Fast food workers have staged one-day walkouts in cities across the country this week, calling for $15 an hour wages and the right to unionize. Workers in New York City, Chicago, Milwaukee, St. Louis, Kansas City, Detroit, and Flint joined in this week, and Seattle workers picketed without walking out. While the strikes remain small in the context of the gigantic fast food industry, they are growing and spreading and, Steven Greenhouse reports, they're
not following the usual organizing script
. Rather, they "carry the flavor of Occupy Wall Street protests" and:
The strategists know they want to achieve a $15 wage, but they seem to be ad-libbing on ways to get there. Perhaps they will seek to unionize workers at dozens of restaurants, although some labor leaders scoff at that idea because the turnover rate among fast-food employees is about 75 percent a year. Or the strategists and strikers might press city councils to enact a special “living wage” for fast-food restaurants. Or perhaps by continually disrupting the fast-food marketplace from counter to counter across the country, they can get McDonald’s, KFC and others to raise wages to end the ruckus. The protests’ organizers acknowledge that yet another goal is to push Congress to raise the federal minimum wage and pressure state legislatures to raise the state minimums.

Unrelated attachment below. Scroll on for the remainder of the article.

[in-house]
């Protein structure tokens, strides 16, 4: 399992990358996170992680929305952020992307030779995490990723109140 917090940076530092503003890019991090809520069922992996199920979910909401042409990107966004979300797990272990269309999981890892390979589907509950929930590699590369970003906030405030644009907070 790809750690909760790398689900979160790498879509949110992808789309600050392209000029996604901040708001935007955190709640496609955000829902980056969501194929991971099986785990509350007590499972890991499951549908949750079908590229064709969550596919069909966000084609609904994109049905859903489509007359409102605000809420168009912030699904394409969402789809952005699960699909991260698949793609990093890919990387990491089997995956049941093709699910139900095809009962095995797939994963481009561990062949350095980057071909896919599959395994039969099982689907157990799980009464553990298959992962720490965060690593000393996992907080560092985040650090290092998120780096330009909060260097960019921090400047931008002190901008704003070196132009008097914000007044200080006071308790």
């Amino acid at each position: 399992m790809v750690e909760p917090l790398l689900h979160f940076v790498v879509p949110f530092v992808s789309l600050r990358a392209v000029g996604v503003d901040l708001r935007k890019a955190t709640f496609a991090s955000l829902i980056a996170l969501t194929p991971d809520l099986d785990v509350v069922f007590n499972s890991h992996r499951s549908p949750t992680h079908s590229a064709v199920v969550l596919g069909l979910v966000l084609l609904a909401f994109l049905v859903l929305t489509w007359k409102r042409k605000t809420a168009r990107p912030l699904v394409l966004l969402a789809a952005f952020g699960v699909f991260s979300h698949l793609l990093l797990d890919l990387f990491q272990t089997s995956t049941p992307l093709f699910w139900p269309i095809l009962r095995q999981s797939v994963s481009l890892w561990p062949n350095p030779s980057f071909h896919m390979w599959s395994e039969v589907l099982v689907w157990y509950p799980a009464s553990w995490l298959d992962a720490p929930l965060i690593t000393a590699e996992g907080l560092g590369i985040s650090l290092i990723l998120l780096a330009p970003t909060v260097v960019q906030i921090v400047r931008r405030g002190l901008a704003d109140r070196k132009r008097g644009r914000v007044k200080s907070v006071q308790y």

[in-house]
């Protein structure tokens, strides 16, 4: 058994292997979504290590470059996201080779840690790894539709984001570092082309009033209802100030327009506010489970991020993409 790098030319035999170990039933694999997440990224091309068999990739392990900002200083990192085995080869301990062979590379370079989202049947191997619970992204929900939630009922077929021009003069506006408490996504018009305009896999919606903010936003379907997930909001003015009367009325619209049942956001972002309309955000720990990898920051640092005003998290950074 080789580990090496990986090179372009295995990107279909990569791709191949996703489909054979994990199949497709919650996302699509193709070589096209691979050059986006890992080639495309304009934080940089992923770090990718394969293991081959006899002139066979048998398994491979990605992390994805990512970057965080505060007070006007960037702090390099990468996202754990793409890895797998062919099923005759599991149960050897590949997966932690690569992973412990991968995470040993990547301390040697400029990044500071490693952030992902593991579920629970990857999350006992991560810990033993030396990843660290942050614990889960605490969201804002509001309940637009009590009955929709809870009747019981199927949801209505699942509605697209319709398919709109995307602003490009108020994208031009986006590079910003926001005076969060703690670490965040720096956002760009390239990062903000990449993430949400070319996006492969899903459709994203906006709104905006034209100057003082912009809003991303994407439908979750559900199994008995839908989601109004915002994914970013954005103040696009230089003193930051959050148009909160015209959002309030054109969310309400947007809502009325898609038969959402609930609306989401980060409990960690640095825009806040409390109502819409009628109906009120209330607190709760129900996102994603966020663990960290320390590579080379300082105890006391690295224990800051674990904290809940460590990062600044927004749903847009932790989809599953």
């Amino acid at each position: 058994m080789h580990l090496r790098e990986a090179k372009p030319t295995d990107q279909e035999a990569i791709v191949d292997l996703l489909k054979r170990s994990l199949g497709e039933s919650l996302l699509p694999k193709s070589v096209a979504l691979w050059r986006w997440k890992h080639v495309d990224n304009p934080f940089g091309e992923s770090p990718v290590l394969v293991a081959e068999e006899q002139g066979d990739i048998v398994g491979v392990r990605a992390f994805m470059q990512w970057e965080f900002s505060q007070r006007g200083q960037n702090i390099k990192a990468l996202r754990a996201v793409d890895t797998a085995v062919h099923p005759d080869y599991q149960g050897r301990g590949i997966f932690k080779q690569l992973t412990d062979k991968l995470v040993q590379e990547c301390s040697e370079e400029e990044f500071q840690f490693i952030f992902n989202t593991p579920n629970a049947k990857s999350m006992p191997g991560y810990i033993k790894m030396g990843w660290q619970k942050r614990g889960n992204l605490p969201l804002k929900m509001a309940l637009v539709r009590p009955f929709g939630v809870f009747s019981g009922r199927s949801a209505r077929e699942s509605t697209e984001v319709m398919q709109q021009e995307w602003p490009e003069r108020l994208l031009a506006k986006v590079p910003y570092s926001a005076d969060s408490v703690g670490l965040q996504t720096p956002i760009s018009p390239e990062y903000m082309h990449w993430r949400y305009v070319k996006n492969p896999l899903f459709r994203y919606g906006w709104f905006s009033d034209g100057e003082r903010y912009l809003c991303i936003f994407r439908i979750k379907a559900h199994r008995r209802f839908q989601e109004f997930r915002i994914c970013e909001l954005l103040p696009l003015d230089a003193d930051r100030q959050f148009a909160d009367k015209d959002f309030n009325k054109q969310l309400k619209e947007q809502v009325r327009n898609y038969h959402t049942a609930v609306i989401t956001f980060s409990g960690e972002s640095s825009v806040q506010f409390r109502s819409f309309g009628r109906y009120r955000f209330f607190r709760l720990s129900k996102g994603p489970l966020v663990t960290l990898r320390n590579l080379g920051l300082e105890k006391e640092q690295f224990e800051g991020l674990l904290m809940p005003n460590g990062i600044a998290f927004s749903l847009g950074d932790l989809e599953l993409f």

Crucially, the workers aren't asking for charity. They're organizing to build power and demand what they deserve; "These companies aren’t magically going to make our lives better," one worker told Greenhouse. Another
told In These Times
' David Moberg:
“I’ve always dreamt about a moment like this,” says Terrance Wise, a 34-year old fast food worker and father of three in Kansas City. “But what am I going to do by myself? There’s strength in numbers. It’s a beautiful thing, a positive thing, that’s going to change this country. … My job should be a good job.”
There are many forms of change that would improve these jobs and these workers' lives, in other words. But the only way change comes is through worker power, through strength in numbers—neither McDonald's and Taco Bell nor Republicans in Congress and state legislatures will raise wages unless they're forced to do so.
Tell these brave fast food workers that you stand in solidarity with them.